Legislation awaiting Governor Jim Justice’s signature hopes to hit West Virginia’s opioid epidemic where it is widely believed to have started: the over-prescribing of pain pills.
The Governor proposed the bill that limits initial opioid prescriptions to a seven-day supply for short-term pain, so he will almost certainly sign it. State lawmakers finished their work on the bipartisan legislation one day prior to adjournment after the Senate agreed to minor changes previously approved by the House of Delegates.
“It is unfortunate that this bill is needed to rein in people in my profession,” said Delegate Matt Rohrbach, R-Cabell, a Huntington doctor. “But I hope it will help us turn the tide against this horrible epidemic.”
West Virginia had a record-number 887 drug overdose deaths in 2016. The number dropped to 871 in 2017.
The bill has even tighter controls for opioid prescriptions — a four day supply of pills — issued at emergency rooms and urgent care facilities. Physicians can write up to a seven-day supply. Dentists can write a seven-day supply when surgery is preformed, otherwise they are limited to writing a three-day supply as are optometrists.
The legislation does not set limits on pain medications prescribed to cancer and hospice patients or those in a nursing home or other long-term facility. Prescriptions for existing chronic pain patients — people who started treatment January 1 or earlier — also wouldn’t be subjected to the new restrictions.
“This bill is the product of careful study to balance the needs of patients who have legitimate medical needs against those who have become addicted to those powerful medications,” said House Health Committee Chairman Joe Ellington, R-Mercer, also a physician. “It is a critical step forward in our attempt to eradicate the opioid crisis in our state.”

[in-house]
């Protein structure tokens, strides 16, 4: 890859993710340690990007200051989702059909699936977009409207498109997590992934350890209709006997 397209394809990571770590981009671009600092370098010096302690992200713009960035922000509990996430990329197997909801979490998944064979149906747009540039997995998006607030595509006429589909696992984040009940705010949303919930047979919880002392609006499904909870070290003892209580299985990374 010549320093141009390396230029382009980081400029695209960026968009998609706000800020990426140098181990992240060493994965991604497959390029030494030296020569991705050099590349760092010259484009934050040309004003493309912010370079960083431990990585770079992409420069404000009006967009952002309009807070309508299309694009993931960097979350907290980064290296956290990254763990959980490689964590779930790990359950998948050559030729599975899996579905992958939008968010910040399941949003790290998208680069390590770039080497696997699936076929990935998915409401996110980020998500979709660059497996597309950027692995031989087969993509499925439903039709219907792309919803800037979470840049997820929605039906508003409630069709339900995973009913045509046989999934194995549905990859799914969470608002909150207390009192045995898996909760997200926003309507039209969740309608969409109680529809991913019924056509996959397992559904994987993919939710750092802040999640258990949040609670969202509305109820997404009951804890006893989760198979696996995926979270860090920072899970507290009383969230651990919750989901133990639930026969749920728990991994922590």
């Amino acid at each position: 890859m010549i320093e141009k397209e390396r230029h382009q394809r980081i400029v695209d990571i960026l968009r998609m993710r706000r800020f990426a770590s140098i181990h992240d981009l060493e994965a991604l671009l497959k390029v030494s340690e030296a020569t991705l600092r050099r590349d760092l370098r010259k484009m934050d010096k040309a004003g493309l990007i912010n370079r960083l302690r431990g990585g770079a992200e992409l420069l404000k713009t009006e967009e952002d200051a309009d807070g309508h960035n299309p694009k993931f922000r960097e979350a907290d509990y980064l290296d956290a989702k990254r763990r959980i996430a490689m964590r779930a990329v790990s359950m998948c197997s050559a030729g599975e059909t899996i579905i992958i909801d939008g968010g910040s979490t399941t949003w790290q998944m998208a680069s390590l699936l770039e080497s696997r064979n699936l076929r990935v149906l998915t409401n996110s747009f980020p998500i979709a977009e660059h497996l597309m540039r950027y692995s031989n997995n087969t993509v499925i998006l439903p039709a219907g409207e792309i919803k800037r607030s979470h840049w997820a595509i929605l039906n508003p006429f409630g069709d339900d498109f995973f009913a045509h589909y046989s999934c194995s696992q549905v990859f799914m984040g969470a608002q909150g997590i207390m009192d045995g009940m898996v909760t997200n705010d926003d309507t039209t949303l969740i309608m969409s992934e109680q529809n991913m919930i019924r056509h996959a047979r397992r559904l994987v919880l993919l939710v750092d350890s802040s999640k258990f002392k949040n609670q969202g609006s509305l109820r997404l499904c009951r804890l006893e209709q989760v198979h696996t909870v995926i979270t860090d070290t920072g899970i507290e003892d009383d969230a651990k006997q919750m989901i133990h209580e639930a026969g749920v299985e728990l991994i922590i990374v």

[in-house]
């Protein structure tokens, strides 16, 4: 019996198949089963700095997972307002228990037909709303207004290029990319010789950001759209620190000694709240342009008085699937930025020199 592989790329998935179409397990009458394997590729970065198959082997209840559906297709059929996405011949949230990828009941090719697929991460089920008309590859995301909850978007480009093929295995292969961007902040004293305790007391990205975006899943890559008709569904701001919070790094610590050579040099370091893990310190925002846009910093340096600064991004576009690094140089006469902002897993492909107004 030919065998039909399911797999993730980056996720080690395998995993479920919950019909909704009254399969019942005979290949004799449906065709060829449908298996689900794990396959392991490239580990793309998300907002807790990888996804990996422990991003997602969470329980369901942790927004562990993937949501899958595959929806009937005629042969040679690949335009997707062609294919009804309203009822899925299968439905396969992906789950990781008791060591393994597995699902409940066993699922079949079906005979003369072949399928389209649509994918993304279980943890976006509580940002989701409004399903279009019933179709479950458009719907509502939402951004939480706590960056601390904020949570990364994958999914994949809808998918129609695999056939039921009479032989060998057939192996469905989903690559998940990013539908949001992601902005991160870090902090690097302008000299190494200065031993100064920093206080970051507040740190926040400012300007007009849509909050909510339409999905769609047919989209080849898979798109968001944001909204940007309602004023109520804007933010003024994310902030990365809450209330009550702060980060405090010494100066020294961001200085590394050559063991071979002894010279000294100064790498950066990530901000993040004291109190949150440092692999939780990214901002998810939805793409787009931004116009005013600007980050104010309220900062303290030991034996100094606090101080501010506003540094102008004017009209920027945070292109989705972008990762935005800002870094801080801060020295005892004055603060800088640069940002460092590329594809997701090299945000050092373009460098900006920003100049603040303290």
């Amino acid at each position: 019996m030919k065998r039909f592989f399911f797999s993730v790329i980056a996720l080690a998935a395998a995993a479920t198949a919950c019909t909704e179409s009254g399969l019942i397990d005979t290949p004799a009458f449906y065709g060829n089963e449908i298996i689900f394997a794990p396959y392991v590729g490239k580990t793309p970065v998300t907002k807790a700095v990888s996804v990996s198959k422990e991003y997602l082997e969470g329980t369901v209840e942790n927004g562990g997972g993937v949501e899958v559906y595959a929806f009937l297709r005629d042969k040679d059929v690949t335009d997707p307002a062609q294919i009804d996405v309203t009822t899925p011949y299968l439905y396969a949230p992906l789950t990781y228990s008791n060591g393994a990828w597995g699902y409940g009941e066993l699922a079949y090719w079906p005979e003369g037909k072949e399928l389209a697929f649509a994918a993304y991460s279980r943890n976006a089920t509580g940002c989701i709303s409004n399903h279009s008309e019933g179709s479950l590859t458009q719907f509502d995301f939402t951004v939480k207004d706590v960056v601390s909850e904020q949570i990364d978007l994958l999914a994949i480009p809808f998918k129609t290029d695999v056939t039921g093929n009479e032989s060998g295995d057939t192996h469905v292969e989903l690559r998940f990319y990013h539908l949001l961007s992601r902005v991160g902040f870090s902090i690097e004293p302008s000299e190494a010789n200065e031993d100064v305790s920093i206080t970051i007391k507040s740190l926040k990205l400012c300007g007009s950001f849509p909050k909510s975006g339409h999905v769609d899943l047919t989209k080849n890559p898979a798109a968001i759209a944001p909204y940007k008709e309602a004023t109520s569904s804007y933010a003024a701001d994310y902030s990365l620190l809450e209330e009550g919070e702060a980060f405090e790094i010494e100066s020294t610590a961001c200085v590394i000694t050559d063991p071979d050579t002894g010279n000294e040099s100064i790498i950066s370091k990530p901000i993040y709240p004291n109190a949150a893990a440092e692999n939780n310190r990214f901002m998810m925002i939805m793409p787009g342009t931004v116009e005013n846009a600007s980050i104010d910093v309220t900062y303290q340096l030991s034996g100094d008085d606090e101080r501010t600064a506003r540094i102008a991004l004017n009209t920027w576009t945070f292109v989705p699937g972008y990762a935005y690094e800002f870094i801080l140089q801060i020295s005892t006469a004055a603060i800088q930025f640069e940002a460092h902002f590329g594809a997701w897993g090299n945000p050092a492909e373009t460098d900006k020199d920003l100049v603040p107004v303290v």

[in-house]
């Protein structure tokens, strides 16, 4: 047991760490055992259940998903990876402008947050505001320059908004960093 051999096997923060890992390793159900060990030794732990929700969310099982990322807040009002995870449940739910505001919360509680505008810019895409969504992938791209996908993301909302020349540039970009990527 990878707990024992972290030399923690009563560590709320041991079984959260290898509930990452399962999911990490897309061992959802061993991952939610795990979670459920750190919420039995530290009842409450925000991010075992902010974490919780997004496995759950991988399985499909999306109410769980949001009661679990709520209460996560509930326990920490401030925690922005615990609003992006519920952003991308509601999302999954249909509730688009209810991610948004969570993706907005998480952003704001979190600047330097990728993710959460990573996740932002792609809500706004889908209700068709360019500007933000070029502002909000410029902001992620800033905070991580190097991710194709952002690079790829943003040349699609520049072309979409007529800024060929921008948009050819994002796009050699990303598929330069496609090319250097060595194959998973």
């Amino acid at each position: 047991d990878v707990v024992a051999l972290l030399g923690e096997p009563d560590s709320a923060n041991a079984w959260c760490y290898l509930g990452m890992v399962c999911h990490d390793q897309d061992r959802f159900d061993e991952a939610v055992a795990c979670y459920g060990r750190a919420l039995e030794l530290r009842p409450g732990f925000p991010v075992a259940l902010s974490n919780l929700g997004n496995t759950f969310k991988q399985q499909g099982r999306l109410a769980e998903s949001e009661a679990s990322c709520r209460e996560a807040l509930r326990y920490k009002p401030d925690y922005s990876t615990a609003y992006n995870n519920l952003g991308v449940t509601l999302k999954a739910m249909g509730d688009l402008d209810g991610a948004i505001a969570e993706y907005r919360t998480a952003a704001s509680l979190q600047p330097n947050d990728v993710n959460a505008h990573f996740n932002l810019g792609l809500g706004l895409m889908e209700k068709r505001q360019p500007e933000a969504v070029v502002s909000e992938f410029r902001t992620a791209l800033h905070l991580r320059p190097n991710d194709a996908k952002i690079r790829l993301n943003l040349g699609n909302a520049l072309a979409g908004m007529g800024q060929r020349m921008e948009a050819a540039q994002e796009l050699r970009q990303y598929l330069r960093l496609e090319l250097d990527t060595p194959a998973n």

The bill also requires medical professionals to check the state’s online Controlled Substance Monitoring Database maintained by the WV Board of Pharmacy, which details a patient’s prescription history, before prescribing pain medications. Doctors also are encouraged to advise patients about alternative treatments for pain, such as physical therapy and massage.
The number of pills prescribed in West Virginia has dropped sharply in recent years following a crackdown on rouge pain pain clinics and “pill mill” pharmacies Street drugs like fentanyl and heroin are now the leading causes of drug overdose deaths in West Virginia.
Still, state lawmakers have said the pill-restriction legislation will go a long way in stopping the creation of a new generation of West Virginians addicted to pain killers like OxyContin.
The opioid epidemic costs the state more than $8 billion a year, according to a recent American Enterprise Institute study.